Synthetic image translation has significant potentials in autonomous transportation systems. That is due to the expense of data collection and annotation as well as the unmanageable diversity of real-words situations. The main issue with unpaired image-to-image translation is the ill-posed nature of the problem. In this work, we propose a novel method for constraining the output space of unpaired image-to-image translation. We make the assumption that the environment of the source domain is known (e.g. synthetically generated), and we propose to explicitly enforce preservation of the ground-truth labels on the translated images. We experiment on preserving ground-truth information such as semantic segmentation, disparity, and instance segmentation. We show significant evidence that our method achieves improved performance over the state-of-the-art model of UNIT for translating images from SYNTHIA to Cityscapes. The generated images are perceived as more realistic in human surveys and outperforms UNIT when used in a domain adaptation scenario for semantic segmentation.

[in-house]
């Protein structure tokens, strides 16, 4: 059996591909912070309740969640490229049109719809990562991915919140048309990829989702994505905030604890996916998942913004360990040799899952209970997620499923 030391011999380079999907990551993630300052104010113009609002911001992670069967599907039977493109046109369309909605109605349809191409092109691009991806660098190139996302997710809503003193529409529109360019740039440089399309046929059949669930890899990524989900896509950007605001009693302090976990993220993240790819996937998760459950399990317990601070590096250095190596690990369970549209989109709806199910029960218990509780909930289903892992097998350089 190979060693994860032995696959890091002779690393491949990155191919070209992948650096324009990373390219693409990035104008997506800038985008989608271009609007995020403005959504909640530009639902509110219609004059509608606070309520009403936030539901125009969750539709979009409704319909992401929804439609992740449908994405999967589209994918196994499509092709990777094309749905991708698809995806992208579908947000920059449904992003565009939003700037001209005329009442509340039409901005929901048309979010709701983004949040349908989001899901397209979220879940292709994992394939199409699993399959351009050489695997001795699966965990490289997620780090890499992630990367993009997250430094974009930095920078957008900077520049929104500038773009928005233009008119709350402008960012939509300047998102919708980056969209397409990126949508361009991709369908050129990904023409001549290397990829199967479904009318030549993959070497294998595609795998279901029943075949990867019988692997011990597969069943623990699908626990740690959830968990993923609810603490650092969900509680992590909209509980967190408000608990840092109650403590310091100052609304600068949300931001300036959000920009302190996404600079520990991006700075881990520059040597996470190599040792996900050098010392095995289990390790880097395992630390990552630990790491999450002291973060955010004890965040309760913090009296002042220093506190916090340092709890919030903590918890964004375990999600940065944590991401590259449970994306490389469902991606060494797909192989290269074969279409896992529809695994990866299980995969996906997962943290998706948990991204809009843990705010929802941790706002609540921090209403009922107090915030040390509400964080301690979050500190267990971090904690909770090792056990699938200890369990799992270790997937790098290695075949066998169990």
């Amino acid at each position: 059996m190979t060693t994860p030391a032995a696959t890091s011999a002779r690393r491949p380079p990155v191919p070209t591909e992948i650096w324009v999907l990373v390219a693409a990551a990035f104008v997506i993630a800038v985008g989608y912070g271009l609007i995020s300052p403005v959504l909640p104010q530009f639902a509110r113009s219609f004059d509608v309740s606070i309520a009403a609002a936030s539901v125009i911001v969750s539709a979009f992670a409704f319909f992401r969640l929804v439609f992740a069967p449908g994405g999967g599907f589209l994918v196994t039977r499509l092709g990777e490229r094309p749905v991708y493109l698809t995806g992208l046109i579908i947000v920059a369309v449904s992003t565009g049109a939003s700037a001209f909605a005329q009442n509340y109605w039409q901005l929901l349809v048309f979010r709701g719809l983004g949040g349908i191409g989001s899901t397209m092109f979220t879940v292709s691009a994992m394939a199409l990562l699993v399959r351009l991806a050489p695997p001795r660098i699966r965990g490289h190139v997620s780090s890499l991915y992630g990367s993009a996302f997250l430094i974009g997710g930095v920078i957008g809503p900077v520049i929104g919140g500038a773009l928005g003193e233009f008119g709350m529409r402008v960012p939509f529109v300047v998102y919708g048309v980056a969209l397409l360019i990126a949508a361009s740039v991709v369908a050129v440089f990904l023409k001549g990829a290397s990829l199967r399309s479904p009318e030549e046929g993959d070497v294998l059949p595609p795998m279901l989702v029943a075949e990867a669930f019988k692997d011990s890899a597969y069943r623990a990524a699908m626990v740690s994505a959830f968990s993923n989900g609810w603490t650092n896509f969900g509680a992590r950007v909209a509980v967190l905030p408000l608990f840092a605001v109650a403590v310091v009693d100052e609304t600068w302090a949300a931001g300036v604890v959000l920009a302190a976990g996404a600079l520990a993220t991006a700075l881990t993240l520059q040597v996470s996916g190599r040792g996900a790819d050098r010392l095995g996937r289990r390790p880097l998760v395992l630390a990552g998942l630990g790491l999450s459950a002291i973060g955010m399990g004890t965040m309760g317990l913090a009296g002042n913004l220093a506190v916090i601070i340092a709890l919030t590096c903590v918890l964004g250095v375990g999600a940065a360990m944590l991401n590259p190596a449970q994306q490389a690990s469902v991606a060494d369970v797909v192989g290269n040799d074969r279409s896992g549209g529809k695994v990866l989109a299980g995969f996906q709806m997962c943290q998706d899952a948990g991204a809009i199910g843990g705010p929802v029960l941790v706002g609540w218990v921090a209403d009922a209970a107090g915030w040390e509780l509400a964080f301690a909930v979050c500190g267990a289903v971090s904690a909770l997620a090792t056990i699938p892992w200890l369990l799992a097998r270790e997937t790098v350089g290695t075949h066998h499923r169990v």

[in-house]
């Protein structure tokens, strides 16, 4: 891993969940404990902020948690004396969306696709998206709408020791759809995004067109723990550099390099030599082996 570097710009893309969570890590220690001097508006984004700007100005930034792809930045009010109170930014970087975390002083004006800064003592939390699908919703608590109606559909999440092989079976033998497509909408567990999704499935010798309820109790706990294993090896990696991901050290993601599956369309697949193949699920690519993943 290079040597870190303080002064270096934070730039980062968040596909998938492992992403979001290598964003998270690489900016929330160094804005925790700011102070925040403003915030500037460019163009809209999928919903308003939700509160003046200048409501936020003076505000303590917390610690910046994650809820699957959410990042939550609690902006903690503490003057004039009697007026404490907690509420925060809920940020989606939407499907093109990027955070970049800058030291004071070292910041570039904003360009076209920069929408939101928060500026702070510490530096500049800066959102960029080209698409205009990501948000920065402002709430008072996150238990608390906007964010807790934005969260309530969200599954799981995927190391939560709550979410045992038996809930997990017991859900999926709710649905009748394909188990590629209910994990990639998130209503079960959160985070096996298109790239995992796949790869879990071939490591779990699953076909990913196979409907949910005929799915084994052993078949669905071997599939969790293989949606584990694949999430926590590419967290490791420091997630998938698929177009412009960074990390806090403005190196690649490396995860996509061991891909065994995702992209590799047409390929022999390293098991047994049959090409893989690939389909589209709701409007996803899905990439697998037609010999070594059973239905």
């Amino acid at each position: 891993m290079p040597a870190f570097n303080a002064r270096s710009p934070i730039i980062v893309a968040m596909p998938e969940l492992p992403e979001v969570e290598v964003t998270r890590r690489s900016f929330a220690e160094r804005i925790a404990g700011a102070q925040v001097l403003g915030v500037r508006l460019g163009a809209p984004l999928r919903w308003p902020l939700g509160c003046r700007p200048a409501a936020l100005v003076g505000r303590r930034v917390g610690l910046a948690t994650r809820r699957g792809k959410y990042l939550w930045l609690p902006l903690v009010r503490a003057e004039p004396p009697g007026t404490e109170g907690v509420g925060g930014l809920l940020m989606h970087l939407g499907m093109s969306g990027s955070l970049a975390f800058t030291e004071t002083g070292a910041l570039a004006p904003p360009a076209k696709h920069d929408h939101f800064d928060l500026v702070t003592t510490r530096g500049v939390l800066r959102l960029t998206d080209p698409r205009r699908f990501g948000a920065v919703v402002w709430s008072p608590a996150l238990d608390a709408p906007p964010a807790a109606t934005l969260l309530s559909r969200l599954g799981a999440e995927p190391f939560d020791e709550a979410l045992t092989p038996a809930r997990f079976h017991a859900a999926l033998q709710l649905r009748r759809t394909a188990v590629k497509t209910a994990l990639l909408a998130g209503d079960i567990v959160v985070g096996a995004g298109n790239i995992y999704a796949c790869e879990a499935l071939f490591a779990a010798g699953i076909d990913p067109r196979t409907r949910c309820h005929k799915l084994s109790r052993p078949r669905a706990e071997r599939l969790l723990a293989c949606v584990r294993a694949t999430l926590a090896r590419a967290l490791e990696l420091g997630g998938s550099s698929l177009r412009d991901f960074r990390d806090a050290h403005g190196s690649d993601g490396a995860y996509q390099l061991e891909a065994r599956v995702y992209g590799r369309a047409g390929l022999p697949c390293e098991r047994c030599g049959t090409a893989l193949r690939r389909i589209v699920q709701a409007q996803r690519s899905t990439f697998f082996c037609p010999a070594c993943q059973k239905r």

In this paper, we aim at solving the multi-domain image-to-image translation problem by a single GAN-based model in an unsupervised manner. In the field of image-to-image translation, most previous works mainly focus on adopting a generative adversarial network, which contains three parts, i.e., encoder, decoder and discriminator. These three parts are trained to give the encoder and the decoder together as a translator. However, the discriminator that occupies a lot of parameters is abandoned after the training process, which is wasteful of computation and memory. To handle this problem, we integrate the discriminator and the encoder of the traditional framework into a single network, where the decoder in our framework translates the information encoded by the discriminator to the target image. As a result, our framework only contains two parts, i.e., decoder and discriminator, which effectively reduces the number of the parameters of the network and achieves more effective training. Then, we expand the traditional binary-class discriminator to the multi-classes discriminator, which solves the multi-domain image-to-image translation problem in traditional settings. At last, we propose the label encoder to transform the label vector to high-dimension representation automatically rather than designing a one-hot vector manually. We performed extensive experiments on many image-to-image translation tasks including style transfer, season transfer, face hallucination, etc. A unified model was trained to translate images sampled from 14 considerable different domains and the comparisons to several recently-proposed approaches demonstrate the superiority and novelty of our framework.